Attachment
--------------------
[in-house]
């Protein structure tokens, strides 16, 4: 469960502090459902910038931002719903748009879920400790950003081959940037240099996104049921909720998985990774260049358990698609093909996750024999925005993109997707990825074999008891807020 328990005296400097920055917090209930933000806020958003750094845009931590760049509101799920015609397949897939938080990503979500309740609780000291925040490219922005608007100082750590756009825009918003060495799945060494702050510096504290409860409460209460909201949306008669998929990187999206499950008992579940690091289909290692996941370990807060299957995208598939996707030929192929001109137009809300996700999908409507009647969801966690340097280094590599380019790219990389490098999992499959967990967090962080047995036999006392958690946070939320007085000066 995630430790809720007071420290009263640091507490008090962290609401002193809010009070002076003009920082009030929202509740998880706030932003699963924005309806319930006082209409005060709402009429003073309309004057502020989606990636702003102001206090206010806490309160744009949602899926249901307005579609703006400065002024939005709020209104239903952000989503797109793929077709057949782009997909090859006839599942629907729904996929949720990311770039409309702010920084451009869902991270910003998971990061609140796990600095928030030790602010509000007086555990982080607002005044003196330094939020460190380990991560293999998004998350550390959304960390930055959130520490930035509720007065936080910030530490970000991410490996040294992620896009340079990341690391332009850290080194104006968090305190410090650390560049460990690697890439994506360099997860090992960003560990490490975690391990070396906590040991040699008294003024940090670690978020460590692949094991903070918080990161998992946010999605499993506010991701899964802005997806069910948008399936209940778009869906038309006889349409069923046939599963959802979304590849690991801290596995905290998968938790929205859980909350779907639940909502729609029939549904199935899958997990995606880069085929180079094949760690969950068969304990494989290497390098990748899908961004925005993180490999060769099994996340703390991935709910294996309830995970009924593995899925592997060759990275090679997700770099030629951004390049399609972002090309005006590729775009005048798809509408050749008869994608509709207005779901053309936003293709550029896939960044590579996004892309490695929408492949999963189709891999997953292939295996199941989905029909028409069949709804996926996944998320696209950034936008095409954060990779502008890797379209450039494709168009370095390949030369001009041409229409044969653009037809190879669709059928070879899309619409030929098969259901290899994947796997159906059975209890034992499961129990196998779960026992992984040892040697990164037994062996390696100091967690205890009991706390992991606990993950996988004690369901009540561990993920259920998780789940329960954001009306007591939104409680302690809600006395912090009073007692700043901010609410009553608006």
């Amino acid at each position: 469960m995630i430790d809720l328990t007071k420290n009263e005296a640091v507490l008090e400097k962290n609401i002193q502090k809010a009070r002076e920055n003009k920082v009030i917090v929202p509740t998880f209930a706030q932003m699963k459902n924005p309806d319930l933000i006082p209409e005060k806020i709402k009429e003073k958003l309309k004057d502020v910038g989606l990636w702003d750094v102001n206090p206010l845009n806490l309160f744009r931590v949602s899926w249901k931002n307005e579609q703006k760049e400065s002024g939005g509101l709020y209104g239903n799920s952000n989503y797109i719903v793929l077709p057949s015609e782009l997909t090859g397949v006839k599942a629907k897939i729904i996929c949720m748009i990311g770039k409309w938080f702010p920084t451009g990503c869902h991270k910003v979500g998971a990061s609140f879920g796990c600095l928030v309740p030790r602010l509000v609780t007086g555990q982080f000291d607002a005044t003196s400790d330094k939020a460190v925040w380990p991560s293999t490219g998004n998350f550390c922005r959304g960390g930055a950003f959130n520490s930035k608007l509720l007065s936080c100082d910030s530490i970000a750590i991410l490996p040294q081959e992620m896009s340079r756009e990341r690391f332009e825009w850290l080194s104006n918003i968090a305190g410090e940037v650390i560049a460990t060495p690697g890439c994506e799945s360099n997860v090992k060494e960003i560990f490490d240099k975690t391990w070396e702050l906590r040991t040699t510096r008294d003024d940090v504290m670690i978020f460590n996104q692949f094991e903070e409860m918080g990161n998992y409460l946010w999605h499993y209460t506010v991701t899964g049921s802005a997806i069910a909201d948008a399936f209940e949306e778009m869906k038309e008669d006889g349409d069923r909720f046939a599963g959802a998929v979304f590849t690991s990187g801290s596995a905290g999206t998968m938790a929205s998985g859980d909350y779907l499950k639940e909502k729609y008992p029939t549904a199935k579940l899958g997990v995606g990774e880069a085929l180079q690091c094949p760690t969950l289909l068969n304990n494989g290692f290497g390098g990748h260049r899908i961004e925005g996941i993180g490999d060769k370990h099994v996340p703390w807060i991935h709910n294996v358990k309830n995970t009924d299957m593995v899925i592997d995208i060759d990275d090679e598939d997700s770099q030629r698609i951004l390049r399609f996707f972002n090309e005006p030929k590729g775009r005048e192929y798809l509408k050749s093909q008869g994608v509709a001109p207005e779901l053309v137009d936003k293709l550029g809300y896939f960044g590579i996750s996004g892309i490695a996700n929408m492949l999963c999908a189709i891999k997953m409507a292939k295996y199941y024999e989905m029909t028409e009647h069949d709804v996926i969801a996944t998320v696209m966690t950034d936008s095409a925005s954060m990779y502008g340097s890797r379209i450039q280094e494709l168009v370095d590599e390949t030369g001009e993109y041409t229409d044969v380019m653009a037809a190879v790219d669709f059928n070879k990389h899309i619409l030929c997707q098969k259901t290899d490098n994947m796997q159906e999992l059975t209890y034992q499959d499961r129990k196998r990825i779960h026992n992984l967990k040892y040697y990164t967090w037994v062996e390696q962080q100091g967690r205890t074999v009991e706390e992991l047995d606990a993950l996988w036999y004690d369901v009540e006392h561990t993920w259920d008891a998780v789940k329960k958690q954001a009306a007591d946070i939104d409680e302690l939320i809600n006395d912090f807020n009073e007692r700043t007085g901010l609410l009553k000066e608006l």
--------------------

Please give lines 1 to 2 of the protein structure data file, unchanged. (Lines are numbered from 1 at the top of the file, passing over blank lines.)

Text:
[in-house]
């Protein structure tokens, strides 16, 4: 469960502090459902910038931002719903748009879920400790950003081959940037240099996104049921909720998985990774260049358990698609093909996750024999925005993109997707990825074999008891807020 328990005296400097920055917090209930933000806020958003750094845009931590760049509101799920015609397949897939938080990503979500309740609780000291925040490219922005608007100082750590756009825009918003060495799945060494702050510096504290409860409460209460909201949306008669998929990187999206499950008992579940690091289909290692996941370990807060299957995208598939996707030929192929001109137009809300996700999908409507009647969801966690340097280094590599380019790219990389490098999992499959967990967090962080047995036999006392958690946070939320007085000066 995630430790809720007071420290009263640091507490008090962290609401002193809010009070002076003009920082009030929202509740998880706030932003699963924005309806319930006082209409005060709402009429003073309309004057502020989606990636702003102001206090206010806490309160744009949602899926249901307005579609703006400065002024939005709020209104239903952000989503797109793929077709057949782009997909090859006839599942629907729904996929949720990311770039409309702010920084451009869902991270910003998971990061609140796990600095928030030790602010509000007086555990982080607002005044003196330094939020460190380990991560293999998004998350550390959304960390930055959130520490930035509720007065936080910030530490970000991410490996040294992620896009340079990341690391332009850290080194104006968090305190410090650390560049460990690697890439994506360099997860090992960003560990490490975690391990070396906590040991040699008294003024940090670690978020460590692949094991903070918080990161998992946010999605499993506010991701899964802005997806069910948008399936209940778009869906038309006889349409069923046939599963959802979304590849690991801290596995905290998968938790929205859980909350779907639940909502729609029939549904199935899958997990995606880069085929180079094949760690969950068969304990494989290497390098990748899908961004925005993180490999060769099994996340703390991935709910294996309830995970009924593995899925592997060759990275090679997700770099030629951004390049399609972002090309005006590729775009005048798809509408050749008869994608509709207005779901053309936003293709550029896939960044590579996004892309490695929408492949999963189709891999997953292939295996199941989905029909028409069949709804996926996944998320696209950034936008095409954060990779502008890797379209450039494709168009370095390949030369001009041409229409044969653009037809190879669709059928070879899309619409030929098969259901290899994947796997159906059975209890034992499961129990196998779960026992992984040892040697990164037994062996390696100091967690205890009991706390992991606990993950996988004690369901009540561990993920259920998780789940329960954001009306007591939104409680302690809600006395912090009073007692700043901010609410009553608006």